You no longer have hungry beasts lurking in the bushes. You no longer face life or death situations every day. The consequences of your actions are no longer instantaneous, but can take years and even decades to appear. Yet your brain and wiring don’t work that way. Your brain and your wiring still look at the world around you and make split-second decisions as if your life depended on it. They don’t allow you to take time to think about your actions. That means that the decisions you make are not always in your best interest, especially over the long-term.
How many times have you had a conversation in your own head that sounds something like this?
“Oh look, a sign for a fifty percent sale. I should go in and buy something. I don’t really need anything, but whatever they have is half off. It may make me late for my date, but if I show up with a new pair of shoes – now that would impress him. Besides he’ll understand; and it is 50% off! Let me at least take a look. There’s no harm in looking. Besides, I’ll keep an eye on my watch…”
I think we can all agree that this is not a life or death situation. But our brains still treat it as if it was. We get caught up in the moment and focus on the issue in front of us. We put ourselves into a virtual tunnel where everything else fades away. Our focus narrows to the immediate issue, in this case, a 50% off sale. We then jump to a decision the same way that our ancestors did when they saw the leaves rustling at the far end of a field. We fail to think about the consequences of our actions.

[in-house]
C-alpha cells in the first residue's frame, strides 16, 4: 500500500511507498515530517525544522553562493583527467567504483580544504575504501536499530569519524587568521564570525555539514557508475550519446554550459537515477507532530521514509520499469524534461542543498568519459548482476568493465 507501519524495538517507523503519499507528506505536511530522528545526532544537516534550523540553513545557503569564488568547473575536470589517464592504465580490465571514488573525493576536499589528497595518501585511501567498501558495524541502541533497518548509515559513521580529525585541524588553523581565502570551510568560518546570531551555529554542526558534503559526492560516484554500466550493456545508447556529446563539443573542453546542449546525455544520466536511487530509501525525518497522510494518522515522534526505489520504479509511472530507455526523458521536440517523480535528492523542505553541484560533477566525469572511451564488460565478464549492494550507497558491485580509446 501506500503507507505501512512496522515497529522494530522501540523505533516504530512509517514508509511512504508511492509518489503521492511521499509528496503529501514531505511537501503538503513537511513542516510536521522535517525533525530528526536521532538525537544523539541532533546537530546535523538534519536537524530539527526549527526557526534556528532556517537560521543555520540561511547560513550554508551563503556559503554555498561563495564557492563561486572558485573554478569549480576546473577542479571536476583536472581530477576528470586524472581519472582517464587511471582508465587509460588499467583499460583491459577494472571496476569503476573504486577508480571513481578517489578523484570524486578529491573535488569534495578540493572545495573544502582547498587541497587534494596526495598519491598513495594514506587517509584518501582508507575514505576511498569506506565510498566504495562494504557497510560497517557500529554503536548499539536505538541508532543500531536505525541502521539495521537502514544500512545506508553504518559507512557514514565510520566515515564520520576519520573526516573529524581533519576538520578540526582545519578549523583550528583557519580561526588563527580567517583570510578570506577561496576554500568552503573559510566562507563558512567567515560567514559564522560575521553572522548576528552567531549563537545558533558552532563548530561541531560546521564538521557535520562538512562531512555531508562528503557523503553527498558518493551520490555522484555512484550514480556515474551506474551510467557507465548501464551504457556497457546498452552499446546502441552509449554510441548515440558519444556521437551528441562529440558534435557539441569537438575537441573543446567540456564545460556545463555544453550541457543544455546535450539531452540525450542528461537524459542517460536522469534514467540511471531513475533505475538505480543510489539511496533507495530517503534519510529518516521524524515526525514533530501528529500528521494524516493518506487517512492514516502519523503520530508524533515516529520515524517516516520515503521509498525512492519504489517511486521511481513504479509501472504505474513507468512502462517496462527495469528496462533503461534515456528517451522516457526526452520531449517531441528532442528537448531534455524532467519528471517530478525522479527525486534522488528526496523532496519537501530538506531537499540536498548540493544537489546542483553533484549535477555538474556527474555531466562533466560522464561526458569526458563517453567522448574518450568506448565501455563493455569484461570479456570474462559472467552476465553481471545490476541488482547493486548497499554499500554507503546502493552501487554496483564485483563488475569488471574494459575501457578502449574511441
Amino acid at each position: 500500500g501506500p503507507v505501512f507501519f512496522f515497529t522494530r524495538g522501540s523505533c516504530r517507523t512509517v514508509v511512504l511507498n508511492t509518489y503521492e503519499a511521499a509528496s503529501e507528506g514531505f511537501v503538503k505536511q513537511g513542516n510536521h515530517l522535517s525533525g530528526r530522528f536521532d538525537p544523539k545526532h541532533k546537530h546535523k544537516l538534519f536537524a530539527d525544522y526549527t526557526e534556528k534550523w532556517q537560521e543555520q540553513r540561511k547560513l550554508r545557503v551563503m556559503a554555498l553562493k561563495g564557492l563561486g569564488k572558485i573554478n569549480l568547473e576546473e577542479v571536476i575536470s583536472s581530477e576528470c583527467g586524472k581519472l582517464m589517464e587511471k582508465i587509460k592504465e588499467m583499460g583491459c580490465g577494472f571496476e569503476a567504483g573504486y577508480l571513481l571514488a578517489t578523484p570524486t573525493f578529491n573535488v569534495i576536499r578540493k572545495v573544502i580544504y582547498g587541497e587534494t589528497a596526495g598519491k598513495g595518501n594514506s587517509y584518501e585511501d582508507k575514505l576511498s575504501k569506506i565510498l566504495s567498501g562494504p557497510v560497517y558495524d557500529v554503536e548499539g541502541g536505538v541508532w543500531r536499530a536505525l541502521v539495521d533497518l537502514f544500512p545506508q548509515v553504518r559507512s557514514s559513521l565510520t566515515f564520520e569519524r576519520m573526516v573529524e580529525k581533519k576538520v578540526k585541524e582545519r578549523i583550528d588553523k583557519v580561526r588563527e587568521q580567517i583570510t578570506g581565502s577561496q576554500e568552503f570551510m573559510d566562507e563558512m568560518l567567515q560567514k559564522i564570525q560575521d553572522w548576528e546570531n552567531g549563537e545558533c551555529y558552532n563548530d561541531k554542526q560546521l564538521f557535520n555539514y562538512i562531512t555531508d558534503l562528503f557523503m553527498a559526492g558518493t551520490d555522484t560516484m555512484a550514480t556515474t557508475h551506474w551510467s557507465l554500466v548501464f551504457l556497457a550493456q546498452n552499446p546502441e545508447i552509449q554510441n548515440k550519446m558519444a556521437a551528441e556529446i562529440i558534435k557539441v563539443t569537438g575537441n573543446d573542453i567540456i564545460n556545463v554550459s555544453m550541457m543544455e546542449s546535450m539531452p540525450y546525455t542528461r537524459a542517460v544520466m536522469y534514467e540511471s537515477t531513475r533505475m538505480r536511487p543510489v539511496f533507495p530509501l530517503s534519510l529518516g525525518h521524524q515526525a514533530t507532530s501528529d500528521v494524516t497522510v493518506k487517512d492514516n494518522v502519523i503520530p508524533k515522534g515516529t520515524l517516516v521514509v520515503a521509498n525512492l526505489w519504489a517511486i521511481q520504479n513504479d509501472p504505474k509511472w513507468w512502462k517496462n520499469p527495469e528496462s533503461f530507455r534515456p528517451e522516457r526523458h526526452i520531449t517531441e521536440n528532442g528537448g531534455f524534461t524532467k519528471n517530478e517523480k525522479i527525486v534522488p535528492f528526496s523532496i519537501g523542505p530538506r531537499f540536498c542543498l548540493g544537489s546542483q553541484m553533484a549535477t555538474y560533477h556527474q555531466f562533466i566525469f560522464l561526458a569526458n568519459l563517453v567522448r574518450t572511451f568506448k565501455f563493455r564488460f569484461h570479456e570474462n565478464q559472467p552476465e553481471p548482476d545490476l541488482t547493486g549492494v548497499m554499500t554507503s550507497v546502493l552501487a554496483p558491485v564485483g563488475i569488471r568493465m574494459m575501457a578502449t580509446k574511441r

Even though you say you will watch the time. Once you are in your bubble, hours can pass without notice. And that date you had? He may not understand why you showed up an hour late with shopping bags in hand. He may even be upset that he is so low on your list of priorities that you would make him wait without so much as a second thought. So not only are you buying things that you don’t really need. You’re making the rest of your evening and life worse because of a single bad choice. Once again, your short term response won out, to the detriment of the long-term.